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Building a low power PC on Skylake – 10 watts idle

Putting together a computer that has extremely low idle power consumption AND can handle some casual gaming is pretty tough. Just in case someone’s aiming to do it and isn’t sure where to begin, I figured I’d list some details about the machine I just put together so that you’ve got something to start with (or a basis for comparison).

CPU – Intel i3-6300

  1. Skylake architecture. Broadwell with Iris Pro was a consideration but lacked some DirectX12 and HEVC/VP8/VP9 improvements. Still waiting on AMD Zen and Intel Kaby Lake at the time of this writing.
  2. Best iGPU/frequency/TDP/price ratio of the Skylake processors (based on what’s important to me).
    • Top iGPU (HD 530 at 1150Mhz)
    • 3.8Ghz dual core (only the i5-6600 and i7-6700 match or exceed this at the 2-core turbo level)
    • 51watt TDP (looking at higher-specced processors, only the i7-6700T beats this with 35watts but at the expense of frequency)
    • Considerably less than the aforementioned i5-6600 and i7-6700(x) models.

    The i3-6320 has an edge at the list price with a bump to 3.9Ghz, but local price threw it out the window.

A final piece to note: a few testing tools I ran showed the iGPU only hitting 1100Mhz in Windows, despite Intel (and others) listing it as 1150Mhz. Not enough data on my end yet to determine whether I’m just seeing a bug or if something else is going on. Update: It does hit 1150Mhz, but very infrequently and only under specific loads. Think of it as a 1100Mhz iGPU that will magically touch 1150Mhz in those rare moments when the stars are all aligned.

Case & PSU – Antec ISK 110

  1. High efficiency PSU. Also rated in the 80w-90w max window, so low idle power (~10w or roughly ~12% PSU load) shouldn’t be too far out of it’s efficiency band.
  2. No fans – a standard “laptop brick” power supply and circuit board. Not that I care about the noise, but no need to waste an extra watt on the PSU fan if it can be avoided.

I went over the Antec ISK 110 in a separate review.

The other alternative I considered was a picoPSU with a separate case.

I wanted to avoid a larger PSU (anything nearing 200w or higher) because efficiency usually drops a bit harder at very low load percentages (very low wattages) and I didn’t want to start looking at shelling out money for something in the neighborhood of an 80PLUS “Titanium” model to retain efficiency at really small loads.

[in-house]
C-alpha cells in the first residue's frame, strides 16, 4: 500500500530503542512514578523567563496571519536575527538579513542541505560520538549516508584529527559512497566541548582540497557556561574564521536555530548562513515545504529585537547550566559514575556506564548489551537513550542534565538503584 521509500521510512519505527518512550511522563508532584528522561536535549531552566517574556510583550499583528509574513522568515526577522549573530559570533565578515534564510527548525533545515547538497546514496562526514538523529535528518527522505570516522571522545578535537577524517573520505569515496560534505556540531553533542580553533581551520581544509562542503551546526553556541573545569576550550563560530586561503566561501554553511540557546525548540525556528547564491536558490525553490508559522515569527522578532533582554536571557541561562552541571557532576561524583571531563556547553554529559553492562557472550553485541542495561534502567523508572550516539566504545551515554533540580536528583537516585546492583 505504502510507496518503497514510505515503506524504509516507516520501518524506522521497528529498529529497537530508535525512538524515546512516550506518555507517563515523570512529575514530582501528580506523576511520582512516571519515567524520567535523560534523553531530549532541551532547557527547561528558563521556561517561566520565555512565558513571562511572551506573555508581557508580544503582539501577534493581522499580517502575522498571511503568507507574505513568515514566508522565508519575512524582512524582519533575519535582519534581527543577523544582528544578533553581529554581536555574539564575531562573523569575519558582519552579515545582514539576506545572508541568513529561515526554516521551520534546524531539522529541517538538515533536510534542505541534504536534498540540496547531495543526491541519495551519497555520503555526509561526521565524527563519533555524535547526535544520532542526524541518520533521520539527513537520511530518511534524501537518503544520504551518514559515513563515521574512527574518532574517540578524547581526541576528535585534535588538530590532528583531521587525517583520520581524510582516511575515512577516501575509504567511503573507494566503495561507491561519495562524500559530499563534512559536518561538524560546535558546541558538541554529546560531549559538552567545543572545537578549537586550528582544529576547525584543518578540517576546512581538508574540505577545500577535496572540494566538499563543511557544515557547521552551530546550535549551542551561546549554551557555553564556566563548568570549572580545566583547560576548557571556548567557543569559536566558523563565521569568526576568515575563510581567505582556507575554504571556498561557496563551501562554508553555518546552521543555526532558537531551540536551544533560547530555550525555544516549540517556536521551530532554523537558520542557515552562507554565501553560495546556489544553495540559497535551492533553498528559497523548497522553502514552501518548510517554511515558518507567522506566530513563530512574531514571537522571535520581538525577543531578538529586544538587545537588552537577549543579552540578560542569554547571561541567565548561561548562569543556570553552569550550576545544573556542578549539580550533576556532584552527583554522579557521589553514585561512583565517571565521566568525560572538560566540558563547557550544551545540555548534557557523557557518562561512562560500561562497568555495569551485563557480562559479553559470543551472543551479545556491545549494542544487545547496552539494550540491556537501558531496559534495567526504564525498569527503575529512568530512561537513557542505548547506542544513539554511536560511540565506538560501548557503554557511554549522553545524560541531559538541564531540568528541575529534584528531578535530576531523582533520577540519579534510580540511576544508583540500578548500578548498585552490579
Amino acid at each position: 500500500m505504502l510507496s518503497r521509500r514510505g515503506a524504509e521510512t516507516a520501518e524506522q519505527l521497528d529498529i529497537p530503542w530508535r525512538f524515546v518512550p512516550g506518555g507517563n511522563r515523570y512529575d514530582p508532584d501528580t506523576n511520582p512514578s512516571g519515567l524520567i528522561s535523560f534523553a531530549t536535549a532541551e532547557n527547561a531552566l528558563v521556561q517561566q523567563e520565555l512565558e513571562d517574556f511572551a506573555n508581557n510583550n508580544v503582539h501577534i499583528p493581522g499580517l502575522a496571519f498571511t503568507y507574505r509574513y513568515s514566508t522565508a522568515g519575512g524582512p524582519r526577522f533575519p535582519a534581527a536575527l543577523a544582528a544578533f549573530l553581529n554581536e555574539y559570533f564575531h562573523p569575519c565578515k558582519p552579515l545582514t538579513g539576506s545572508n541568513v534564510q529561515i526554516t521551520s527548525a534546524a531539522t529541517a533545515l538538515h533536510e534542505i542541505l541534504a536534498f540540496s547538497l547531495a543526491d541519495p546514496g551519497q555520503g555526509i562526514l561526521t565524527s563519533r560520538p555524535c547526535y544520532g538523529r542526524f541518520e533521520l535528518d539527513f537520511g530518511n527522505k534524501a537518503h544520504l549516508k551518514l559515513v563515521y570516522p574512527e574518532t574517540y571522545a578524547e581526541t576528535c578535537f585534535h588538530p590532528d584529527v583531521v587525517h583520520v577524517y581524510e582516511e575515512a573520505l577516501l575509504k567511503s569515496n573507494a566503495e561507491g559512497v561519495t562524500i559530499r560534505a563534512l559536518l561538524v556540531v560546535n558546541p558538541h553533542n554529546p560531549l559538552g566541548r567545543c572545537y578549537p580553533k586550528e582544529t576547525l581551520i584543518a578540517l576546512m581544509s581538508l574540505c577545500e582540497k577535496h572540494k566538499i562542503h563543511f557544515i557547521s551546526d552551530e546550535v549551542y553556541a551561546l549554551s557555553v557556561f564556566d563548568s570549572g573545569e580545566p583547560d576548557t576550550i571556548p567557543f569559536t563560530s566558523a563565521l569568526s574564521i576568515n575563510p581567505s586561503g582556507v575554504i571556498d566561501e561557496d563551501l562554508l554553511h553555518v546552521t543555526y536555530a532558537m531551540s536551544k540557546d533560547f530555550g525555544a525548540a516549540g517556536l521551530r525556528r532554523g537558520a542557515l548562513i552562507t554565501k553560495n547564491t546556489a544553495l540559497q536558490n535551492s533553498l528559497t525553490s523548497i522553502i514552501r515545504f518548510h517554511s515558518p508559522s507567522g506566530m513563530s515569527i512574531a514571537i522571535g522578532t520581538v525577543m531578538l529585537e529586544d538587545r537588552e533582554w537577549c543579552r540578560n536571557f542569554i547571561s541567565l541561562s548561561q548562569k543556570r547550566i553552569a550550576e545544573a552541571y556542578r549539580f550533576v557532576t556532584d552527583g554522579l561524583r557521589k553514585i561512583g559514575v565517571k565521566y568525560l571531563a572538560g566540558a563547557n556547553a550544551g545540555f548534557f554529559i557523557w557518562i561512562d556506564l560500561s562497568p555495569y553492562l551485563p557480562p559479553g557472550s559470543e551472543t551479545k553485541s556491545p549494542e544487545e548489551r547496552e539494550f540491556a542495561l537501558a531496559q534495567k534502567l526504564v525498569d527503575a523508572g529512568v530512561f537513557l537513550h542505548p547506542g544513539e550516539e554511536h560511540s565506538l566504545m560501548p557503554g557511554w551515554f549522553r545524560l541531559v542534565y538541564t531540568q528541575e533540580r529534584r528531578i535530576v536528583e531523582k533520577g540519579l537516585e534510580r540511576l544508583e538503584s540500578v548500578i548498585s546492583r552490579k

Hard Drive – Samsung EVO 850 SSD (500GB)

  1. Samsung is still owning it when it comes to SSD power consumption.
  2. Samsung electronics in general tend to be pretty good/reliable. They’re also one company that (so far) has managed to maintain a strong focus on remaining cutting-edge.

Alternatives here were a different SSD brand or possibly a lower-power laptop hard drive.

The i3-6300 and GB H110N inside the Antec Case (hard drive behind)

Motherboard – Gigabyte H110N

Not a lot to say here, except that Gigabyte’s been reliable for me long-term (all my Gigabyte motherboards from up to a decade ago are still working). Always decent BIOS settings, very few issues.

I would have preferred a step up to one of their wifi versions, but local stock wasn’t available. Also considered a Z170 board which would have allowed me to run the RAM at over 2166Mhz (the “H” versions of the Skylake chipsets cap it at 2166Mhz), but I wasn’t willing to shell out the large price increase for that alone.

Important: Installing the Realtek network driver on this motherboard reduces idle power consumption by 1 watt (compared to standard Windows 10 Realtek driver). I know 1 watt doesn’t seem like much, but it’s technically a ~10% savings since we’re in the 10 watt range. This was the last piece of the puzzle that got me from 11 watts to 10 watts idle.

RAM – 32GB Kingston DDR4 2400Mhz (2x16GB)

I’ve had a bad luck with many brands of RAM. Kingston’s still in my good books, and this was a cost-effective set.

Power Consumption and Quick Undervolting Tests:

This was measured from the wall, and are values using the Realtek Network driver (which shaved off a watt), in an otherwise clean Windows 10 install.

  1. Standard voltage settings:
    -10w idle
    -69w load (Prime95)
  2. Undervolt of -0.10v (BIOS):
    -10w idle
    -58w load (Prime95)
  3. Undervolt of -0.12v (BIOS):
    -10w idle
    -56w load (Prime95)
  4. Undervolt of -0.15v (BIOS):
    -10w idle
    -FREEZE (Prime95)

Undervolting had no discernible effect on idle power consumption. The real benefit was in reducing load power consumption which is nice not only for the savings there, but also because the 80-90w PSU it’s running on doesn’t leave a whole lot of overhead when we’re near the 70w consumption region.